Despite some big flaws, Alien Isolation is a good horror game and a fantastic Alien game.
If there was one movie franchise that I feel deserves a good video game, it’s Alien (well, also the Avatar TV show, but I’m still sour on the Legend of Korra game so let’s not talk about that). And while there have been plenty of Alien video games in the past, they’ve ranged from okay to miserable; I’m looking at you Colonial Marines. All those games have one fatal flaw; the Alien is not the intimating monster it should be. Rather, it becomes just another video game enemy, one that you can quickly dispose of with bullets. That’s why I was so excited about Alien Isolation, a game that in its title says its taking ideas from the original horror classic as opposed to its more action movie sequel. I’m happy to say that despite some rather big flaws, Alien Isolation succeeds at being the Alien game I’ve always wanted.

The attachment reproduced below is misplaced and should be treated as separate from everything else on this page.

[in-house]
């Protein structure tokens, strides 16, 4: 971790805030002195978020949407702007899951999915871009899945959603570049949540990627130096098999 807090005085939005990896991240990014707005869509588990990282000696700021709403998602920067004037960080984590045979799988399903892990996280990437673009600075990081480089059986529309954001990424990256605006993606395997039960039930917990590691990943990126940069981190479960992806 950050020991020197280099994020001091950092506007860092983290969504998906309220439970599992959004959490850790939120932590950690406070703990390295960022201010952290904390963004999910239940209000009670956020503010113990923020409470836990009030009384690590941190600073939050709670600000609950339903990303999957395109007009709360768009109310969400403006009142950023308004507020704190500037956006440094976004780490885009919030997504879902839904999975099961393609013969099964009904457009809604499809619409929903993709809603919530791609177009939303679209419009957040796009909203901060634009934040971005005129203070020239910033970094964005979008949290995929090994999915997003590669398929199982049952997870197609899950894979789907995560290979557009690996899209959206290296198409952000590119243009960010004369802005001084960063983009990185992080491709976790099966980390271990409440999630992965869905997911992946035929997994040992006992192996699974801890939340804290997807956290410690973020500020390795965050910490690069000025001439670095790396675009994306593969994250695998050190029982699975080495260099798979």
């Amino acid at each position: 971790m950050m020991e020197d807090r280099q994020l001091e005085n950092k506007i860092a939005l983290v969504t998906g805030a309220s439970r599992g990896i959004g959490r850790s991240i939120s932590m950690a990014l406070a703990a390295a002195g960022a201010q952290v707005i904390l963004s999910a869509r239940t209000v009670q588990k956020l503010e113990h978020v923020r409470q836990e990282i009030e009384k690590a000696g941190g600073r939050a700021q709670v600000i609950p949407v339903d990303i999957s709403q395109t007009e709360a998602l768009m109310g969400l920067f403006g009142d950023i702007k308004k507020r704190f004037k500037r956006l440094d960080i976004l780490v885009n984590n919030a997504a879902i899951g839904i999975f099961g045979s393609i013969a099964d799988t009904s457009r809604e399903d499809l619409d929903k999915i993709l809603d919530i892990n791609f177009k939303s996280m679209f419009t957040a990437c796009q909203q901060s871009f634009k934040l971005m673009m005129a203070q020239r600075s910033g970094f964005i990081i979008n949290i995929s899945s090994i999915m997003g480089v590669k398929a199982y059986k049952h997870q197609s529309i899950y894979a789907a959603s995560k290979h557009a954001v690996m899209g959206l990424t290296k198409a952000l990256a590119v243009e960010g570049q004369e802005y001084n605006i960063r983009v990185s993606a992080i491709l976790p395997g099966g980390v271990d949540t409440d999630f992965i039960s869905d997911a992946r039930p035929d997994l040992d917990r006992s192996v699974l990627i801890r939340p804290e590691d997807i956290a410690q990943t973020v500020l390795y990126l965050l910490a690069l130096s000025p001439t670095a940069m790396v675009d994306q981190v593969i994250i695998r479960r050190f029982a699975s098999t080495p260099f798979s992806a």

The game opens 15 years after the destruction of the Nostromo, the ship from the original film. You play as Amanda Ripley, daughter to Ellen Ripley, who goes on a mission for Weyland-Yutani to recover the Nostromo’s flight recorder in hopes of getting closure from her mother’s disappearance. That leads her to Sevastopol station. After an explosion, Amanda is separated from her colleagues, and trapped on a space station where everything has turned to chaos all thanks to, you guessed it, an Alien. The plot is pretty bare bones. Amanda spends her time fixing broken systems and trying to escape, not unlike her video game counterpart Isaac Clarke. It’s not good, but honestly I wasn’t really expecting much. It’s a horror game. The plot doesn’t have to be great, as long as the gameplay is good. I however do like Amanda’s character a lot. She doesn’t have much dialogue but her voice actress does a fantastic job of creating a character that feels strong willed, yet just as scared as anyone would be in her shoes. Amanda doesn’t take shit from anybody and it makes her a great character to play.